Thought for the Day - Anne Atkins

It was the late seventies and we thought him almost a god, my school friends Helen and Anne and I. An actor-director undergraduate, impossibly tall, dark and drop dead gorgeous, he co-hosted a party every summer for which all the guests had to dress in white. Everything he did was cool and desirable. Until, in the eighties, a killer disease from America swept through the beautiful people like a scythe, and left him a wasted skeleton in a hospital bed. Anne managed to visit him and I meant to, really I did. But I couldn’t quite believe there wasn’t plenty of time. You see he seemed incapable, but incapable, of doing anything disagreeable.

We need to be “more Christian to one another” over AIDS, Elton John said yesterday. An interesting phrase, given Mr John’s introduction to this once devastating scourge. In 1985 he first read about and then met a brave young haemophiliac, Ryan White. When a journalist revealed that Ryan was dying of AIDS, not only was he banned from school and a judicial restraining order put on him to the cheers of his neighbours, but his own church required him to sit in a separate pew, and on Easter Day no one in the congregation would shake his hand as a sign of peace. If this is the behaviour of the church, why should we want to be more “Christian” towards one another?

We hardly have an impeccable record, do we? Once when we had reached a very low ebb as a family, I asked my husband, in despair, “Why should we go on believing, when God doesn’t answer prayer and Christians can behave worse than anybody?”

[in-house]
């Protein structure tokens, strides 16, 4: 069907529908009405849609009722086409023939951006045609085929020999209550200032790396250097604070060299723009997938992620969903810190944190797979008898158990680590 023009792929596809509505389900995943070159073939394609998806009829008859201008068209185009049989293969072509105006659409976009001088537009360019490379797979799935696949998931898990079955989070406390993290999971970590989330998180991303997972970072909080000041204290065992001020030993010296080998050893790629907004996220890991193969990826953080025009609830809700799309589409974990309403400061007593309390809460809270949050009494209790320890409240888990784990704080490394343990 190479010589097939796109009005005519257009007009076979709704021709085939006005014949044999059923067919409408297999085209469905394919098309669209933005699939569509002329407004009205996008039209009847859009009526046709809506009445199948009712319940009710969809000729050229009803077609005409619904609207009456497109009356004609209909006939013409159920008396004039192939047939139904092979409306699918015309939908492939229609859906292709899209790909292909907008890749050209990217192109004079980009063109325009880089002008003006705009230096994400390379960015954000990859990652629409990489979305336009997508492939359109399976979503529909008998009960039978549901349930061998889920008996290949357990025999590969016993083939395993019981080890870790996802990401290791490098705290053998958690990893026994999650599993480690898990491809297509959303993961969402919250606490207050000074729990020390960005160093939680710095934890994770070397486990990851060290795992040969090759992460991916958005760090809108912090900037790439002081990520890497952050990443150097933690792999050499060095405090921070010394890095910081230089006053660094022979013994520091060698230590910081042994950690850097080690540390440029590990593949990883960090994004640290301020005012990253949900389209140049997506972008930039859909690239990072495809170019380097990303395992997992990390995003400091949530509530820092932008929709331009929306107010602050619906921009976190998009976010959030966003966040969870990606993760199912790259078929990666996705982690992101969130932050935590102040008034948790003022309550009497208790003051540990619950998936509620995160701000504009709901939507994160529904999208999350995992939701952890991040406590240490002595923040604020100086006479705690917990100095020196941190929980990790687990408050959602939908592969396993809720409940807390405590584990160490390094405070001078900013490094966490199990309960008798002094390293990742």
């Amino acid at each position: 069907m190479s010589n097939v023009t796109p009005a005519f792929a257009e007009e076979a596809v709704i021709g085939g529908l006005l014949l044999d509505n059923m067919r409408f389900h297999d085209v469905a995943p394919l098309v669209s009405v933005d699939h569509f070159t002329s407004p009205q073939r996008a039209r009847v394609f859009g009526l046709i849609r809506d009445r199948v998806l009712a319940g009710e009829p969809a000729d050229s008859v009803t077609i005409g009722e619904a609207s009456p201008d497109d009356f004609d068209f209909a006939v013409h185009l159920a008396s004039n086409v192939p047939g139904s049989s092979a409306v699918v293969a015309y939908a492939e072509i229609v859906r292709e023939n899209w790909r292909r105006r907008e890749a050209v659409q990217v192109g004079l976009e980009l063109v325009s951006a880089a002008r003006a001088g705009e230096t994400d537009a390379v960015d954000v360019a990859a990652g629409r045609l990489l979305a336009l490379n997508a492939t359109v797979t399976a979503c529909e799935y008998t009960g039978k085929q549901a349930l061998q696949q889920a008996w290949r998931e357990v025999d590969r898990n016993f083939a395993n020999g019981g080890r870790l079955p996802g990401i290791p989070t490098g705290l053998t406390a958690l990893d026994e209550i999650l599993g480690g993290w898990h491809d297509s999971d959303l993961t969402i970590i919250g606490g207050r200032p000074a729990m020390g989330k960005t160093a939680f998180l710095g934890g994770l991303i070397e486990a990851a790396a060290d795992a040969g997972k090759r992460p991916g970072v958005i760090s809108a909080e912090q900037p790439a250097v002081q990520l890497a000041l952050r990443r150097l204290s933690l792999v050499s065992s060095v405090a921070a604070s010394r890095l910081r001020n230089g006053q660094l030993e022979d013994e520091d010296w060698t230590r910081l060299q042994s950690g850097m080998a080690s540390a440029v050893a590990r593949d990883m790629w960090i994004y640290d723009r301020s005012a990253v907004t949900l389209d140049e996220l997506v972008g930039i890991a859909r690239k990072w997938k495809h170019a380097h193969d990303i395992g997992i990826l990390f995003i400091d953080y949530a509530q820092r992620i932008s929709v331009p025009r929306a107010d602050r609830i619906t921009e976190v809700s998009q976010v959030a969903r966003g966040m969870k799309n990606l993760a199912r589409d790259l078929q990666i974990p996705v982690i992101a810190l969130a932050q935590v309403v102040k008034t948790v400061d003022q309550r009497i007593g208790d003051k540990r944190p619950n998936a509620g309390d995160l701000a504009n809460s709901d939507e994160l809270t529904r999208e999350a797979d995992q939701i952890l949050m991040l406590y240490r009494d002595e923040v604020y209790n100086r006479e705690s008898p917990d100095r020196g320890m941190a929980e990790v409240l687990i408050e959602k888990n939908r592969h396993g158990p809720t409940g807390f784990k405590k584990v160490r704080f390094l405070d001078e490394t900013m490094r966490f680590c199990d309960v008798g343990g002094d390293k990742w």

All he said in reply was this. “Look at the character of Jesus. Who else do you think He could have been?”
Not “Christian” theology. Far less the behaviour of “Christian” sinners like ourselves. But the character of Christ. My godmother gave me a Bible, in red tooled leather, which I had throughout my childhood and have still. At that moment I thought of its garish, dated children’s pictures, a shepherd with long hair and a lamb across His shoulders. Who else could He have been?
It’s true, He could be angry. He was capable of condemning. He even talked of Judgement. But it’s not for this that we remember Him. We remember a Man who loved a sex-worker for indecently wiping His feet with her loose hair. Who publicly befriended a fraudster worse than any recently discredited banker. Who cured those whose illnesses made them even more untouchable than Ryan, ostracised by his community.

Elton John’s book is provocatively entitled, Love is the Cure. Not medicine, or science, or technology. It is love for which this God is known above all, extending an invitation into His kingdom to a terrorist hanging by His side.

As Elton John said, Jesus, like Ryan who followed Him, “loved and forgave unconditionally and died for the sake of others.” A death even more disagreeable than my friend’s all those years ago.

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